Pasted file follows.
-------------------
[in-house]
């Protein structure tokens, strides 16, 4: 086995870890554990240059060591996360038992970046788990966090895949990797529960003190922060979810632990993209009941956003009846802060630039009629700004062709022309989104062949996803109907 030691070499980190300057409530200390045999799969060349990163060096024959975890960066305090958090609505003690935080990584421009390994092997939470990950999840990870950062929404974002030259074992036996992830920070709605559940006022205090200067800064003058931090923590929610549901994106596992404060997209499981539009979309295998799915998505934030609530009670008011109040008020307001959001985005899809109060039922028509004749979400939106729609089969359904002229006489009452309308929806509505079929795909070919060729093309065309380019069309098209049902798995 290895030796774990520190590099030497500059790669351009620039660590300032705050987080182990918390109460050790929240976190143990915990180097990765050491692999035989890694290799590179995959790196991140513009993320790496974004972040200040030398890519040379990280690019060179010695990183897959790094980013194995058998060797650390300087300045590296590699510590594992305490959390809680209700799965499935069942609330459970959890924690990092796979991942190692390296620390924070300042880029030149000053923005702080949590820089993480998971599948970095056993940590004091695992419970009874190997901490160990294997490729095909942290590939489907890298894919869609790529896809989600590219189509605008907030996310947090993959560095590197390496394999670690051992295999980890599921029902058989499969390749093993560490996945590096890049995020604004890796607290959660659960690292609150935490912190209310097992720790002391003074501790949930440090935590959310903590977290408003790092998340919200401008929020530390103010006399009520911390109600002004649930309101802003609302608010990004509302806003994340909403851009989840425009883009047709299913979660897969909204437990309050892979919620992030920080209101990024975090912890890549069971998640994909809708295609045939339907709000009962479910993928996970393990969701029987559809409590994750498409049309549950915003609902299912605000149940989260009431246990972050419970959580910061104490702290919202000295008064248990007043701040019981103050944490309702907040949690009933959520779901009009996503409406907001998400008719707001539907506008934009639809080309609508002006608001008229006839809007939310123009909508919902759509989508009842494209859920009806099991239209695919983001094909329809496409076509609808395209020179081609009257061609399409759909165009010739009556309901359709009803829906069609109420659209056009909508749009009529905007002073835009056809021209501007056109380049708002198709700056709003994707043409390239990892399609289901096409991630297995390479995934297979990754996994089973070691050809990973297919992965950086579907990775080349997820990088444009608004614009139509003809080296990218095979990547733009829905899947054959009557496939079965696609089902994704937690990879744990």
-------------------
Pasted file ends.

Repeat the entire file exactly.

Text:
[in-house]
């Protein structure tokens, strides 16, 4: 086995870890554990240059060591996360038992970046788990966090895949990797529960003190922060979810632990993209009941956003009846802060630039009629700004062709022309989104062949996803109907 030691070499980190300057409530200390045999799969060349990163060096024959975890960066305090958090609505003690935080990584421009390994092997939470990950999840990870950062929404974002030259074992036996992830920070709605559940006022205090200067800064003058931090923590929610549901994106596992404060997209499981539009979309295998799915998505934030609530009670008011109040008020307001959001985005899809109060039922028509004749979400939106729609089969359904002229006489009452309308929806509505079929795909070919060729093309065309380019069309098209049902798995 290895030796774990520190590099030497500059790669351009620039660590300032705050987080182990918390109460050790929240976190143990915990180097990765050491692999035989890694290799590179995959790196991140513009993320790496974004972040200040030398890519040379990280690019060179010695990183897959790094980013194995058998060797650390300087300045590296590699510590594992305490959390809680209700799965499935069942609330459970959890924690990092796979991942190692390296620390924070300042880029030149000053923005702080949590820089993480998971599948970095056993940590004091695992419970009874190997901490160990294997490729095909942290590939489907890298894919869609790529896809989600590219189509605008907030996310947090993959560095590197390496394999670690051992295999980890599921029902058989499969390749093993560490996945590096890049995020604004890796607290959660659960690292609150935490912190209310097992720790002391003074501790949930440090935590959310903590977290408003790092998340919200401008929020530390103010006399009520911390109600002004649930309101802003609302608010990004509302806003994340909403851009989840425009883009047709299913979660897969909204437990309050892979919620992030920080209101990024975090912890890549069971998640994909809708295609045939339907709000009962479910993928996970393990969701029987559809409590994750498409049309549950915003609902299912605000149940989260009431246990972050419970959580910061104490702290919202000295008064248990007043701040019981103050944490309702907040949690009933959520779901009009996503409406907001998400008719707001539907506008934009639809080309609508002006608001008229006839809007939310123009909508919902759509989508009842494209859920009806099991239209695919983001094909329809496409076509609808395209020179081609009257061609399409759909165009010739009556309901359709009803829906069609109420659209056009909508749009009529905007002073835009056809021209501007056109380049708002198709700056709003994707043409390239990892399609289901096409991630297995390479995934297979990754996994089973070691050809990973297919992965950086579907990775080349997820990088444009608004614009139509003809080296990218095979990547733009829905899947054959009557496939079965696609089902994704937690990879744990």